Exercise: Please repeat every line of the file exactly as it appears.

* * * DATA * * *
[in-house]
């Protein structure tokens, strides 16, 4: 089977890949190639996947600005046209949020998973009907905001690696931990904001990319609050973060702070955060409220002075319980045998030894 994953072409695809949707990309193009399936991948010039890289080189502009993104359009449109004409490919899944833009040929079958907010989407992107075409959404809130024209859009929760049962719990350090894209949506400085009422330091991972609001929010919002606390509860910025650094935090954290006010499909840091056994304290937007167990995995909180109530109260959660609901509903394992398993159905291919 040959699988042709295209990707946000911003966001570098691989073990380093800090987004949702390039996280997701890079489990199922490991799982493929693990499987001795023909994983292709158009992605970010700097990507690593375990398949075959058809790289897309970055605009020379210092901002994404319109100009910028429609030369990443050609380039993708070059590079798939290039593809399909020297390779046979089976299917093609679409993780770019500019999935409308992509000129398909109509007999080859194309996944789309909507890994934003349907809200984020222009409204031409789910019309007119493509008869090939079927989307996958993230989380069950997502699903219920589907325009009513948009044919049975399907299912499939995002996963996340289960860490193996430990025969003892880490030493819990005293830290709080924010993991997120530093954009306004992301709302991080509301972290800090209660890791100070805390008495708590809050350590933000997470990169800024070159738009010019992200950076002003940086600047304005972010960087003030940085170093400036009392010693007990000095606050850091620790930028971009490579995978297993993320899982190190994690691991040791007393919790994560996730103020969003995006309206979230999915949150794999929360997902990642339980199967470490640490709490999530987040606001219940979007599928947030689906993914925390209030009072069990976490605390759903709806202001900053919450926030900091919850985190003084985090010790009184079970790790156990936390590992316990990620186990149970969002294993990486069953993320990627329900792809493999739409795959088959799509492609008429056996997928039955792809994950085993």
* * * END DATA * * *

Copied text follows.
[in-house]
């Protein structure tokens, strides 16, 4: 089977890949190639996947600005046209949020998973009907905001690696931990904001990319609050973060702070955060409220002075319980045998030894 994953072409695809949707990309193009399936991948010039890289080189502009993104359009449109004409490919899944833009040929079958907010989407992107075409959404809130024209859009929760049962719990350090894209949506400085009422330091991972609001929010919002606390509860910025650094935090954290006010499909840091056994304290937007167990995995909180109530109260959660609901509903394992398993159905291919 040959699988042709295209990707946000911003966001570098691989073990380093800090987004949702390039996280997701890079489990199922490991799982493929693990499987001795023909994983292709158009992605970010700097990507690593375990398949075959058809790289897309970055605009020379210092901002994404319109100009910028429609030369990443050609380039993708070059590079798939290039593809399909020297390779046979089976299917093609679409993780770019500019999935409308992509000129398909109509007999080859194309996944789309909507890994934003349907809200984020222009409204031409789910019309007119493509008869090939079927989307996958993230989380069950997502699903219920589907325009009513948009044919049975399907299912499939995002996963996340289960860490193996430990025969003892880490030493819990005293830290709080924010993991997120530093954009306004992301709302991080509301972290800090209660890791100070805390008495708590809050350590933000997470990169800024070159738009010019992200950076002003940086600047304005972010960087003030940085170093400036009392010693007990000095606050850091620790930028971009490579995978297993993320899982190190994690691991040791007393919790994560996730103020969003995006309206979230999915949150794999929360997902990642339980199967470490640490709490999530987040606001219940979007599928947030689906993914925390209030009072069990976490605390759903709806202001900053919450926030900091919850985190003084985090010790009184079970790790156990936390590992316990990620186990149970969002294993990486069953993320990627329900792809493999739409795959088959799509492609008429056996997928039955792809994950085993």